National / International News
On what could be a fateful day for the eight-day old civil disobedience movement, NPR's Anthony Kuhn brings us some of the sights.
Sympathy for former Rep. Gabrielle Giffords, who was shot in the head in 2011, helped get her successor elected. Now she lobbies for tighter gun laws, and a tough ad from her PAC has stirred anger.
Health officials are looking to those who have recovered from Ebola to treat new cases. The World Health Organization hopes to find antibodies in the blood of people who have fought off the virus.
Dallas County Judge Clay Jenkins said they want to provide the man with a "compassionate place where we can monitor him and care for his every need."
Legendary theater director Peter Brook is working on a new play centered on people with unusual conditions — like synesthesia, extraordinary memory or the inability to sense their own bodies.
Bishops are meeting with Pope Francis these next two weeks for an extraordinary conference to debate family matters – including hot-button issues like artificial contraception and gay civil unions.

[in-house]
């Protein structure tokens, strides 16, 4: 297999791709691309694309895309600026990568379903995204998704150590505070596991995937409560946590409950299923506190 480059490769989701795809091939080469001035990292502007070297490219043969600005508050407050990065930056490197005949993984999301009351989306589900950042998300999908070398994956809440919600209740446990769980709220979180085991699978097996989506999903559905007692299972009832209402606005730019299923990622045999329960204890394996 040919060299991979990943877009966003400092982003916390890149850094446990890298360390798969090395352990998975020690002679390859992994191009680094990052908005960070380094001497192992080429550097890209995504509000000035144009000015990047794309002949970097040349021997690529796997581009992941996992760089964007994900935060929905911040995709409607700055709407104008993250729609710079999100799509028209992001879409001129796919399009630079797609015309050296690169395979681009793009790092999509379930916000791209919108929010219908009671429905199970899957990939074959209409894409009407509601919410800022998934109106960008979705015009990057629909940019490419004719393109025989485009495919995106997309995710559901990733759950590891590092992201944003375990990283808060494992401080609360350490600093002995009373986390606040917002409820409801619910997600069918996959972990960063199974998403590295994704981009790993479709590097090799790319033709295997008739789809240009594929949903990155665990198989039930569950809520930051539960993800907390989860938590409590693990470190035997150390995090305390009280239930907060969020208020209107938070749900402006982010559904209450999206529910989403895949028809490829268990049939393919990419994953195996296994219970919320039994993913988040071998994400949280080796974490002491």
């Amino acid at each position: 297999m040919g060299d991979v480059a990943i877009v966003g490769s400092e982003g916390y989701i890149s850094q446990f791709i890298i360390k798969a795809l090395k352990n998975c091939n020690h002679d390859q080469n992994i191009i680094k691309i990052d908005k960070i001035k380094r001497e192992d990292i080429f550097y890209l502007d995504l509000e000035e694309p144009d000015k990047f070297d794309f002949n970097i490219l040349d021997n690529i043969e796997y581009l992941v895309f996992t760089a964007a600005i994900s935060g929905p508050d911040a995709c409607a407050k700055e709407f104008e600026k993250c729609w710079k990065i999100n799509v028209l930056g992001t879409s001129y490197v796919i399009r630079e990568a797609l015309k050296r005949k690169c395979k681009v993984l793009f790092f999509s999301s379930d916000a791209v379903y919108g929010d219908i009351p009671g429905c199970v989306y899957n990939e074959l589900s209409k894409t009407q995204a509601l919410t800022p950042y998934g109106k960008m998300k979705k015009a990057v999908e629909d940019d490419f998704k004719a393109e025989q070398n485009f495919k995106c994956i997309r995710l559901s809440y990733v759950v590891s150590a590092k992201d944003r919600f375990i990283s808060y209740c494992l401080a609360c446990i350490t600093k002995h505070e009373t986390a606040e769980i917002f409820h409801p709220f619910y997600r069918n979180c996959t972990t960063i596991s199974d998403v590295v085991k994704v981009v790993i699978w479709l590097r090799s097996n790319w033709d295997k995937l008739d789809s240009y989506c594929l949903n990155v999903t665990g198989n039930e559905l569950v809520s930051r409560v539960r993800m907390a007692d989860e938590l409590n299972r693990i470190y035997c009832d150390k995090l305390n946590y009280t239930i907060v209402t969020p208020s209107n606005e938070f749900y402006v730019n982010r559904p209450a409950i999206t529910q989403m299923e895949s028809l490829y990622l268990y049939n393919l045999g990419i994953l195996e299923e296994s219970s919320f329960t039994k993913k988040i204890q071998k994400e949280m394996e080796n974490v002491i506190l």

The students were last seen being forced into police vans. The mass graves gave rise to fears that the missing students may be dead.
The government had warned that it wanted streets opened by Monday, but police didn't confront most occupiers. The protesters made room for commuters to enter government offices and return to work.
Newly measured, the world's largest chamber is as tall as the Eiffel Tower. NPR's Ari Shapiro talks to long-time caver, Andy Eavis, who has explored the ethereally beautiful underground cave.
The American Veterans Disabled for Life Memorial opens Sunday not far from the U.S. Capitol building. The granite and glass monument honors all those permanently wounded in war.